I review a whole season rather than individual episodes, so there is a chance of spoilers. If you haven’t watched the whole season yet, stop reading now!
Season 4 is when Parks and Recreation really hits it’s stride. It feels like a show confident with what it is, fleshing out characters further and developing a few stories that you can really get invested in. Best of all, it is as funny as it has ever been.
It feels like Parks and Rec always works best when it has a thread pulling all the episodes together. This usually involves Amy Poehler’s Leslie Knope and Season 4 is no different, this time seeing her run for political office. This kind of story means that there is plenty of chance for different kinds of situations, all within the sphere of local government, from an end of the world cult to sabotaging a model U.N and through to some questionable campaign ads. This is different style of story for Parks and Recreation and they take to it very successfully.
As they have done with very new season, they develop the characters even further. Aziz Ansari’s Tom Haverford starts a failing company, April and Andy (Aubrey Plaza and Chris Pratt respectively) move in with the increasingly funny Adam Scott who plays Ben. This is the season when he shines and starts to become an MVP of the show.
It is also the season when supporting characters begin to get their own stories and fleshed-out characters. As with sister show The Office, characters like Jim O’Heir’s Jerry or Retta’s Donna Meagle take a more important and central role, getting backstories and plot-points of their own.
Add to this cast of characters some great cameos as well. There always feel like a host of recognisable faces, like Will and Grace’s Sean Hayes for example, enter Parks and Recreation but Paul Rudd as Leslie’s political opponent Bobby Newport is a casting coup. His stupidity and simplicity, particularly in episodes like The Debate, are some of the best moments of the series.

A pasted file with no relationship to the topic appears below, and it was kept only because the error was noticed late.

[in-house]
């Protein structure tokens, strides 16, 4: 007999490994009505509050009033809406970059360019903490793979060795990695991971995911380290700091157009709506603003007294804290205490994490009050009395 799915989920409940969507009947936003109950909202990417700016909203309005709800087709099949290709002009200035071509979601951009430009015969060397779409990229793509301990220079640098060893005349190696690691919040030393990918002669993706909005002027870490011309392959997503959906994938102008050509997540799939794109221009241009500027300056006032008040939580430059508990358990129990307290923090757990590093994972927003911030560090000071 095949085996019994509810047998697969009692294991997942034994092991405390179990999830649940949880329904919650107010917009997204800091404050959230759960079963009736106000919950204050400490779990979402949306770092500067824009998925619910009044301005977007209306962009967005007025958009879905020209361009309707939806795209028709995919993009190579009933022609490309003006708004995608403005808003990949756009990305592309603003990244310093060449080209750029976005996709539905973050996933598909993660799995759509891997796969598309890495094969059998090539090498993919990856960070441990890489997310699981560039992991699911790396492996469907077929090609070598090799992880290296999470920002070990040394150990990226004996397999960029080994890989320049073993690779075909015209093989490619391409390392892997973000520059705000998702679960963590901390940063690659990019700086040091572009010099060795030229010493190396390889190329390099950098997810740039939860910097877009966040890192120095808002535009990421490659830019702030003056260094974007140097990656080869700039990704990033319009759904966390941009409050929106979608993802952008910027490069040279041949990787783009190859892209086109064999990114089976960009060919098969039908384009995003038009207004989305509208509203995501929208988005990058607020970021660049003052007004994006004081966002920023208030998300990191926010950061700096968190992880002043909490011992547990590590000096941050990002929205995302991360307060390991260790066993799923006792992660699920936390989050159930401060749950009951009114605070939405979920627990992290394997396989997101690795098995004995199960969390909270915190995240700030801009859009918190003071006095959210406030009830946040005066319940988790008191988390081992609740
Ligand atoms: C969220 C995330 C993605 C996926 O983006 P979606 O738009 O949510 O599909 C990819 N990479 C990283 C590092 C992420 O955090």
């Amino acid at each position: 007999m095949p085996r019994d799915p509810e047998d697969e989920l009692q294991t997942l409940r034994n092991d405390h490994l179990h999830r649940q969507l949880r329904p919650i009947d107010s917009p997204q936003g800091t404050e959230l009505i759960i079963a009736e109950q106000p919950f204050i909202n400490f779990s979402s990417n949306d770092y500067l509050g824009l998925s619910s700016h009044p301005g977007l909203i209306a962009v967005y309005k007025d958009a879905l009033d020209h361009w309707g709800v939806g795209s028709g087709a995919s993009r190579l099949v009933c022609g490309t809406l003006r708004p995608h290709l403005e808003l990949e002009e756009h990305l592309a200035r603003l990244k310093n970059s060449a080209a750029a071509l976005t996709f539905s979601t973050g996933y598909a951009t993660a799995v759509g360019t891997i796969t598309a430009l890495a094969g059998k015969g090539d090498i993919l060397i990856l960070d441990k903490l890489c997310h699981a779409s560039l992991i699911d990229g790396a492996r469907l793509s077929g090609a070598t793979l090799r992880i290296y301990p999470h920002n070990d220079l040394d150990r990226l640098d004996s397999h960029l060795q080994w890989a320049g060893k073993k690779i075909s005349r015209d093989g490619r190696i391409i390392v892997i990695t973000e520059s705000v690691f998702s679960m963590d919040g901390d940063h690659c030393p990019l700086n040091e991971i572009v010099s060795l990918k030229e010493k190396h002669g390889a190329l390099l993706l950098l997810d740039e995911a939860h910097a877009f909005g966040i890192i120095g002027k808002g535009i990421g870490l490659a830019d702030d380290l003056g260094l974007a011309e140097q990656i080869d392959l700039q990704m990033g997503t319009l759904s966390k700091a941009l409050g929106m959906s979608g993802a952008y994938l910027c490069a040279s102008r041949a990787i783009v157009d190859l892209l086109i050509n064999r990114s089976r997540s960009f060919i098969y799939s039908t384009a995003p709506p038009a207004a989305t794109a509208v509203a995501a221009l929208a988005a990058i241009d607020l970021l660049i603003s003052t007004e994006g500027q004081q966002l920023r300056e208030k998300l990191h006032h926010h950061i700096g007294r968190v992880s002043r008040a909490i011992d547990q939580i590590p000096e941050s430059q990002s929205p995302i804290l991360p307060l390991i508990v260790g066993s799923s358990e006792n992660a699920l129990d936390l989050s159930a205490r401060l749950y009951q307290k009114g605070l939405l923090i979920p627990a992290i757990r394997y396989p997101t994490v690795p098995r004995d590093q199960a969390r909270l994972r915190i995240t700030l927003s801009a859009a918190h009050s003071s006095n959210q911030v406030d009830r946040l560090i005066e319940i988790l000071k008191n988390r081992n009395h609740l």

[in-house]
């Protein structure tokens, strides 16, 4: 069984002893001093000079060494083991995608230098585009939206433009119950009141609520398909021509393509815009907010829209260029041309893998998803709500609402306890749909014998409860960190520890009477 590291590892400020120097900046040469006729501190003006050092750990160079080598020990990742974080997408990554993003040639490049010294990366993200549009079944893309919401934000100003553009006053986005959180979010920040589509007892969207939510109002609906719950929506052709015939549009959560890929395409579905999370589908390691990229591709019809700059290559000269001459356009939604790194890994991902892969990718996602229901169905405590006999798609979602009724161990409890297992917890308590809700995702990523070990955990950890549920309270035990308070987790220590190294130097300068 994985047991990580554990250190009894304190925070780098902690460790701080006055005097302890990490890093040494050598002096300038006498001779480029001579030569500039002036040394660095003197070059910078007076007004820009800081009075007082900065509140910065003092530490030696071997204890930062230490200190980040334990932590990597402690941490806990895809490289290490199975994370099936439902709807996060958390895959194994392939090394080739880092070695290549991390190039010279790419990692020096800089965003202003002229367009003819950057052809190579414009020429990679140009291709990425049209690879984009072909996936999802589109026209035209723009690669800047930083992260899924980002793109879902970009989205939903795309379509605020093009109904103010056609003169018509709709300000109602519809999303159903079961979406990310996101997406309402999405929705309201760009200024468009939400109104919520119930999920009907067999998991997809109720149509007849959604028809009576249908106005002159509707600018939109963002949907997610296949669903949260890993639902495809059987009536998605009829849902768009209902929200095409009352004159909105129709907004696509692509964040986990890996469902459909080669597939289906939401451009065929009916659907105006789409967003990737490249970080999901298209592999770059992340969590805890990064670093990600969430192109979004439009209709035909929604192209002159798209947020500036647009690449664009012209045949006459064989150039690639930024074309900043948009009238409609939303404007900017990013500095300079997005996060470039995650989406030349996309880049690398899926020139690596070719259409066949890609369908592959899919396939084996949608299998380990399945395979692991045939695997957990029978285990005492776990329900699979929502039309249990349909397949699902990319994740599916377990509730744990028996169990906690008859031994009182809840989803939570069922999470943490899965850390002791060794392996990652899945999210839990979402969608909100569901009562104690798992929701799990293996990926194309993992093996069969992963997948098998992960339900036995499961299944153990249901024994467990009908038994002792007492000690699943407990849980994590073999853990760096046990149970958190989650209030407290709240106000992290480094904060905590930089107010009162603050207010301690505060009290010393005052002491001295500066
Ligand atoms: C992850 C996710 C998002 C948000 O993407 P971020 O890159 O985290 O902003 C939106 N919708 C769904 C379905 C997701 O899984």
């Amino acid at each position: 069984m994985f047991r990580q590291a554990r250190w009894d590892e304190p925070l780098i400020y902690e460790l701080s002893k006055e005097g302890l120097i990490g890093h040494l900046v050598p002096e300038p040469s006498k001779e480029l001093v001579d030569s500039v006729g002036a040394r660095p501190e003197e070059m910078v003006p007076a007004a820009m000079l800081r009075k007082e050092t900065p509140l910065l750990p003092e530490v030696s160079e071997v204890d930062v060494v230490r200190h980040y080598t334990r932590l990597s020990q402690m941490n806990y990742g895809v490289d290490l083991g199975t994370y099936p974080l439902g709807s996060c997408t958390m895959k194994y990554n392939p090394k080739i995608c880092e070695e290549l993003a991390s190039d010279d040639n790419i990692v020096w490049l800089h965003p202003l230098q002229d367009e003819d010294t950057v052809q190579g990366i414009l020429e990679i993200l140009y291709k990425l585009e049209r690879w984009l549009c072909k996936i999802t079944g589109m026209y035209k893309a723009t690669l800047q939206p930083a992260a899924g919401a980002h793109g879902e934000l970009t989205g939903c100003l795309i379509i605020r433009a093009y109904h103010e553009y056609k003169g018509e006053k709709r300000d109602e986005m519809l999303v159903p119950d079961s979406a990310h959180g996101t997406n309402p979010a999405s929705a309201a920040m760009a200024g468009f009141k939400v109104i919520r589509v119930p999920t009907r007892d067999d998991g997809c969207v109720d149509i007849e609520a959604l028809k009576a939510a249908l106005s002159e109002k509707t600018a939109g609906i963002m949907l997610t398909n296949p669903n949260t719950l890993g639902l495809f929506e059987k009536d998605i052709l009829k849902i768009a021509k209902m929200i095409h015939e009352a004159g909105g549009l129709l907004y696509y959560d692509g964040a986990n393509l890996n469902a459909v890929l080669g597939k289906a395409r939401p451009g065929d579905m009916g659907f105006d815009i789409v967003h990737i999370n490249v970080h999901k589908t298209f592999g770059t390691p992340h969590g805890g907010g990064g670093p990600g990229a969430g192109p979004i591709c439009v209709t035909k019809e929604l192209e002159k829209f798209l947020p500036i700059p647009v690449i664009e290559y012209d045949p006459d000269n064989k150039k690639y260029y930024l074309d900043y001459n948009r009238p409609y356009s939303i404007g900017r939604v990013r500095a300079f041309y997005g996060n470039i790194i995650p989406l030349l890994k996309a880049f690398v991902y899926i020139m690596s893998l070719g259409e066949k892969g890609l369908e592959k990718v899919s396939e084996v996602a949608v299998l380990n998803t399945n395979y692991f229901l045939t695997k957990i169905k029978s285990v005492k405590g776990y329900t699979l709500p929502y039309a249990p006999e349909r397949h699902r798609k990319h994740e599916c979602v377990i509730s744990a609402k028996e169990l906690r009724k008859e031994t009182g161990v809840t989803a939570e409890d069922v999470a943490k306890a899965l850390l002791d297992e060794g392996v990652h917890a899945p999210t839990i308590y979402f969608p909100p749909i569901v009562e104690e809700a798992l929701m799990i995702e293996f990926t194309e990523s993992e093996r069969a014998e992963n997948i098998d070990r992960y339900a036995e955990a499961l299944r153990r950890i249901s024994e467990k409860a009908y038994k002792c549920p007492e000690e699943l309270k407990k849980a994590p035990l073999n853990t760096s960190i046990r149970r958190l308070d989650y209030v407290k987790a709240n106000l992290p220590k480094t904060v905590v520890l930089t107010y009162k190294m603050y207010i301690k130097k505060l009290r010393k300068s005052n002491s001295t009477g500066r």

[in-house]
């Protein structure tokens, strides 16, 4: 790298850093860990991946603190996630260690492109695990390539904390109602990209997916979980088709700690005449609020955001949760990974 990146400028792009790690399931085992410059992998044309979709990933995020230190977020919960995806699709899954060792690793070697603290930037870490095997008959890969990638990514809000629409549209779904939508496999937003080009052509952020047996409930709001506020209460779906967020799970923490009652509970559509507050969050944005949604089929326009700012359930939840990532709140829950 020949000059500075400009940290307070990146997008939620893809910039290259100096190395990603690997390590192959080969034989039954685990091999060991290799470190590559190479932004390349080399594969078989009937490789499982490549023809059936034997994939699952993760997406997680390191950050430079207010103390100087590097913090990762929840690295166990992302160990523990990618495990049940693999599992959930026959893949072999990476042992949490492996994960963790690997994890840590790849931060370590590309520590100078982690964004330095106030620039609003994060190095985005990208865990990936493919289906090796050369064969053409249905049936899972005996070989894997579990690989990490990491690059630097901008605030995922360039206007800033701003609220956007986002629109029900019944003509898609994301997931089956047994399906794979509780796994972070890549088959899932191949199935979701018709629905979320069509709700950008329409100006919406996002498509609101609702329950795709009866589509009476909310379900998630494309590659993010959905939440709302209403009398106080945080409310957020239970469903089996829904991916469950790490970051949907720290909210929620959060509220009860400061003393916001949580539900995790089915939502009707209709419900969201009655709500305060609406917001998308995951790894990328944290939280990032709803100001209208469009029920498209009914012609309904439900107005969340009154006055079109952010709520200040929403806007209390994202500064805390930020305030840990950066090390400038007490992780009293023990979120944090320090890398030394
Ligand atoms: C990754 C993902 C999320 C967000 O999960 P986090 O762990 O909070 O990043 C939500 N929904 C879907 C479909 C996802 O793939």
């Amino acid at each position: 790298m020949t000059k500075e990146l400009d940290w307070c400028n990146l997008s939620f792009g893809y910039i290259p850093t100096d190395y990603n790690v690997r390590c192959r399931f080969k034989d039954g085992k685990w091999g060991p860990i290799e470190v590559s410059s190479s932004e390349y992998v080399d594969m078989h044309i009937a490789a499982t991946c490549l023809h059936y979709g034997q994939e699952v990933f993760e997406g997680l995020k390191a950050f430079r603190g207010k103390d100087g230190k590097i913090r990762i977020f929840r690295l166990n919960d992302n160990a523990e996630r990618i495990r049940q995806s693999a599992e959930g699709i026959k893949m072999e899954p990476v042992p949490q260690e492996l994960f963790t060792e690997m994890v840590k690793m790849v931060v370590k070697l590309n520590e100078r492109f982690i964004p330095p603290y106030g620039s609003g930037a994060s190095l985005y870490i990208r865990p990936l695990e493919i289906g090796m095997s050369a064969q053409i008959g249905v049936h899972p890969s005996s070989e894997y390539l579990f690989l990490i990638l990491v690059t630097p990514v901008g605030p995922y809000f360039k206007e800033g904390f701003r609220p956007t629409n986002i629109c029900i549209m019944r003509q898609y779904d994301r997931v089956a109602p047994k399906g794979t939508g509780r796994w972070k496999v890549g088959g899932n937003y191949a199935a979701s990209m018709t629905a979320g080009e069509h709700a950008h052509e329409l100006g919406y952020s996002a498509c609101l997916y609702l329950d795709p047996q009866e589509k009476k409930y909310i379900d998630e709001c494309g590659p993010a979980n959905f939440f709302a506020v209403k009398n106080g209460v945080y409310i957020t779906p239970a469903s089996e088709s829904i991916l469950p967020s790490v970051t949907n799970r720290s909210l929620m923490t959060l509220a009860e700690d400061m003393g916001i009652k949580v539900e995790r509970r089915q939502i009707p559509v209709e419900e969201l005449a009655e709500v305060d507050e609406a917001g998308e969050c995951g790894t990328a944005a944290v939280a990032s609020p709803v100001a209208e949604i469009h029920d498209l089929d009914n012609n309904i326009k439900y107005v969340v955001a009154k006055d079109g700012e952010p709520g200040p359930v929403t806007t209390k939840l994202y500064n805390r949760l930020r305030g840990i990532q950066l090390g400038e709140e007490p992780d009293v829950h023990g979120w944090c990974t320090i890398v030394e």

It is still Nick Offerman’s Ron Swanson who steals the show though. From his take on the scouts (the excellent Pawnee Rangers) to his excitement over an impromptu treasure hunt, Offerman’s Swanson is the best character in the series, still offering great quotable lines and some of the funniest moments of the season. As always, his now customary episode featuring his ex-wife is the best yet, introducing a new “Tammy” to contend with.
Regardless of the cast, Park and Recreation’s biggest strength is the great stories and the absurd situations the cast find themselves in. There are plenty of amazing episodes here, each with stand-out moments. Season 4 is most definitely a show at it’s height of power and popularity. The confidence the season shows is notable with each hilarious moment and there is definitely at least one an episode.
Overall, Parks and Recreation’s fourth season is the best yet. The storyline linking the season together is a unique one which offers a lot of great opportunities for storylines and hilarious moments. In the hands of cast members like Aziz Ansari and Amy Poehler this is put to great effect and made even better with offerings from characters like Nick Offerman’s Ron Swanson.
Best Episode – Ron and Tammys: These event episodes are fast becoming the best of the season.
Best performance – Nick Offerman as Ron Swanson
Should there be another season? – Definitely. Season 4 is Parks and Recreation at it’s best.
Season Rating – 5!
(1 – Awful, 2 – Average, 3 – Good, 4 – Great, 5! – Must See)